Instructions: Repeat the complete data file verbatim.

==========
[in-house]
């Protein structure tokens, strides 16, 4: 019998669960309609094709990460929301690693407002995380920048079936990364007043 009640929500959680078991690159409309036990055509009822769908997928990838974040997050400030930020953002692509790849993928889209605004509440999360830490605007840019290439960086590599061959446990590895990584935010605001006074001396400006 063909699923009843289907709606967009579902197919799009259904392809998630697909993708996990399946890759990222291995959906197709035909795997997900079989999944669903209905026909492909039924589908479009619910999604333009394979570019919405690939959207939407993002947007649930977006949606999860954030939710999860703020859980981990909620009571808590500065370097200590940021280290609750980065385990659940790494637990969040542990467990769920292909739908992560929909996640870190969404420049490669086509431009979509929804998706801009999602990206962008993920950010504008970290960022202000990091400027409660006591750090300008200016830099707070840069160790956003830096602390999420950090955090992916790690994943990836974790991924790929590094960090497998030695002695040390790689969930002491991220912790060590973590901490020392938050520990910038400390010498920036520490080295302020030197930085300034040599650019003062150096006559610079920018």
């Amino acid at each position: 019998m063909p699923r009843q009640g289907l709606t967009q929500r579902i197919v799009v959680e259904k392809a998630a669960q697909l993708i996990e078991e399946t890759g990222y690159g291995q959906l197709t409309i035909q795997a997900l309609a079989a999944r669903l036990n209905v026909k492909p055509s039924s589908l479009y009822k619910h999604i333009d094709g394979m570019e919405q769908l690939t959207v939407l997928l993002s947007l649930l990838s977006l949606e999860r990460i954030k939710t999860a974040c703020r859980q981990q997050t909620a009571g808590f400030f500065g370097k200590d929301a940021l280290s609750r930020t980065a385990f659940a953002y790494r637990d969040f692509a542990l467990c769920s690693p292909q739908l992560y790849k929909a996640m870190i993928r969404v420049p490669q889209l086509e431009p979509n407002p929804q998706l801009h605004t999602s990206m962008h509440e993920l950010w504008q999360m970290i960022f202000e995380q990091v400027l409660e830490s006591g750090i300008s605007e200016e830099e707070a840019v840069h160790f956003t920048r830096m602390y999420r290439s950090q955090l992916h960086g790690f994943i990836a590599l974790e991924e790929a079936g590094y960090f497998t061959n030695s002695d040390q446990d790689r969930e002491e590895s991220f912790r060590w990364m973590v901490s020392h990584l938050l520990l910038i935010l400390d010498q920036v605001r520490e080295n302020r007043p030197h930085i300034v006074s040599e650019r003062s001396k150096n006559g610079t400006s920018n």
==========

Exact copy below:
[in-house]
């Protein structure tokens, strides 16, 4: 019998669960309609094709990460929301690693407002995380920048079936990364007043 009640929500959680078991690159409309036990055509009822769908997928990838974040997050400030930020953002692509790849993928889209605004509440999360830490605007840019290439960086590599061959446990590895990584935010605001006074001396400006 063909699923009843289907709606967009579902197919799009259904392809998630697909993708996990399946890759990222291995959906197709035909795997997900079989999944669903209905026909492909039924589908479009619910999604333009394979570019919405690939959207939407993002947007649930977006949606999860954030939710999860703020859980981990909620009571808590500065370097200590940021280290609750980065385990659940790494637990969040542990467990769920292909739908992560929909996640870190969404420049490669086509431009979509929804998706801009999602990206962008993920950010504008970290960022202000990091400027409660006591750090300008200016830099707070840069160790956003830096602390999420950090955090992916790690994943990836974790991924790929590094960090497998030695002695040390790689969930002491991220912790060590973590901490020392938050520990910038400390010498920036520490080295302020030197930085300034040599650019003062150096006559610079920018």
């Amino acid at each position: 019998m063909p699923r009843q009640g289907l709606t967009q929500r579902i197919v799009v959680e259904k392809a998630a669960q697909l993708i996990e078991e399946t890759g990222y690159g291995q959906l197709t409309i035909q795997a997900l309609a079989a999944r669903l036990n209905v026909k492909p055509s039924s589908l479009y009822k619910h999604i333009d094709g394979m570019e919405q769908l690939t959207v939407l997928l993002s947007l649930l990838s977006l949606e999860r990460i954030k939710t999860a974040c703020r859980q981990q997050t909620a009571g808590f400030f500065g370097k200590d929301a940021l280290s609750r930020t980065a385990f659940a953002y790494r637990d969040f692509a542990l467990c769920s690693p292909q739908l992560y790849k929909a996640m870190i993928r969404v420049p490669q889209l086509e431009p979509n407002p929804q998706l801009h605004t999602s990206m962008h509440e993920l950010w504008q999360m970290i960022f202000e995380q990091v400027l409660e830490s006591g750090i300008s605007e200016e830099e707070a840019v840069h160790f956003t920048r830096m602390y999420r290439s950090q955090l992916h960086g790690f994943i990836a590599l974790e991924e790929a079936g590094y960090f497998t061959n030695s002695d040390q446990d790689r969930e002491e590895s991220f912790r060590w990364m973590v901490s020392h990584l938050l520990l910038i935010l400390d010498q920036v605001r520490e080295n302020r007043p030197h930085i300034v006074s040599e650019r003062s001396k150096n006559g610079t400006s920018n």